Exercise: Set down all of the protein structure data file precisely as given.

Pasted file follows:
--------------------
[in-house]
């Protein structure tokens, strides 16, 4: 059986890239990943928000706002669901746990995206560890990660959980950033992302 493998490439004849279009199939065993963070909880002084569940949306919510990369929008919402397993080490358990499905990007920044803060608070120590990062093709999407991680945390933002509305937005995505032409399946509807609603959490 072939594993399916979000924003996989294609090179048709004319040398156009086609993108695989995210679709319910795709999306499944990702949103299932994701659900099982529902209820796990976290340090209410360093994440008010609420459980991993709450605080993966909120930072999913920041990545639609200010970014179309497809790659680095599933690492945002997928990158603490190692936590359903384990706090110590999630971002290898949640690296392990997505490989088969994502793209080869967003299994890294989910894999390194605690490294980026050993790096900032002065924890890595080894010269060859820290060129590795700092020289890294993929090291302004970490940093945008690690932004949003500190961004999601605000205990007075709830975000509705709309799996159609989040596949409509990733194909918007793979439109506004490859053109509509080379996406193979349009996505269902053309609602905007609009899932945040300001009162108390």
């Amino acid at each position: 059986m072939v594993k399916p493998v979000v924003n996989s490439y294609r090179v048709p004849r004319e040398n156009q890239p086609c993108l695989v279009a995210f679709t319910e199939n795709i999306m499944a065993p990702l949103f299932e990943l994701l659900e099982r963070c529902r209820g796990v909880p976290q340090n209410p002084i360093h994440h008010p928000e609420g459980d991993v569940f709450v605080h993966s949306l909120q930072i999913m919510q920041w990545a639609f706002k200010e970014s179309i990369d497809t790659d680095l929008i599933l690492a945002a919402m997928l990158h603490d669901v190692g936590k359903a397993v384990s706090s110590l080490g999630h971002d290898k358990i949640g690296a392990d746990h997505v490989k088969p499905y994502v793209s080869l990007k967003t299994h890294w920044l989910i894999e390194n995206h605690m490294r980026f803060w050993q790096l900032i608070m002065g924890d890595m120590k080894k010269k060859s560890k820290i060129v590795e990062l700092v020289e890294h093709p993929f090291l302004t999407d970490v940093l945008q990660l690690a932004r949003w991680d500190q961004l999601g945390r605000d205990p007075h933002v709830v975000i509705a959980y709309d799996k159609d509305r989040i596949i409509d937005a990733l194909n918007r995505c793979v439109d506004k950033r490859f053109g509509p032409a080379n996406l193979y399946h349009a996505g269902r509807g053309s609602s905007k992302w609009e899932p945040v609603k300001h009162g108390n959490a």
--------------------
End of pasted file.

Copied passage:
[in-house]
């Protein structure tokens, strides 16, 4: 059986890239990943928000706002669901746990995206560890990660959980950033992302 493998490439004849279009199939065993963070909880002084569940949306919510990369929008919402397993080490358990499905990007920044803060608070120590990062093709999407991680945390933002509305937005995505032409399946509807609603959490 072939594993399916979000924003996989294609090179048709004319040398156009086609993108695989995210679709319910795709999306499944990702949103299932994701659900099982529902209820796990976290340090209410360093994440008010609420459980991993709450605080993966909120930072999913920041990545639609200010970014179309497809790659680095599933690492945002997928990158603490190692936590359903384990706090110590999630971002290898949640690296392990997505490989088969994502793209080869967003299994890294989910894999390194605690490294980026050993790096900032002065924890890595080894010269060859820290060129590795700092020289890294993929090291302004970490940093945008690690932004949003500190961004999601605000205990007075709830975000509705709309799996159609989040596949409509990733194909918007793979439109506004490859053109509509080379996406193979349009996505269902053309609602905007609009899932945040300001009162108390």
């Amino acid at each position: 059986m072939v594993k399916p493998v979000v924003n996989s490439y294609r090179v048709p004849r004319e040398n156009q890239p086609c993108l695989v279009a995210f679709t319910e199939n795709i999306m499944a065993p990702l949103f299932e990943l994701l659900e099982r963070c529902r209820g796990v909880p976290q340090n209410p002084i360093h994440h008010p928000e609420g459980d991993v569940f709450v605080h993966s949306l909120q930072i999913m919510q920041w990545a639609f706002k200010e970014s179309i990369d497809t790659d680095l929008i599933l690492a945002a919402m997928l990158h603490d669901v190692g936590k359903a397993v384990s706090s110590l080490g999630h971002d290898k358990i949640g690296a392990d746990h997505v490989k088969p499905y994502v793209s080869l990007k967003t299994h890294w920044l989910i894999e390194n995206h605690m490294r980026f803060w050993q790096l900032i608070m002065g924890d890595m120590k080894k010269k060859s560890k820290i060129v590795e990062l700092v020289e890294h093709p993929f090291l302004t999407d970490v940093l945008q990660l690690a932004r949003w991680d500190q961004l999601g945390r605000d205990p007075h933002v709830v975000i509705a959980y709309d799996k159609d509305r989040i596949i409509d937005a990733l194909n918007r995505c793979v439109d506004k950033r490859f053109g509509p032409a080379n996406l193979y399946h349009a996505g269902r509807g053309s609602s905007k992302w609009e899932p945040v609603k300001h009162g108390n959490a």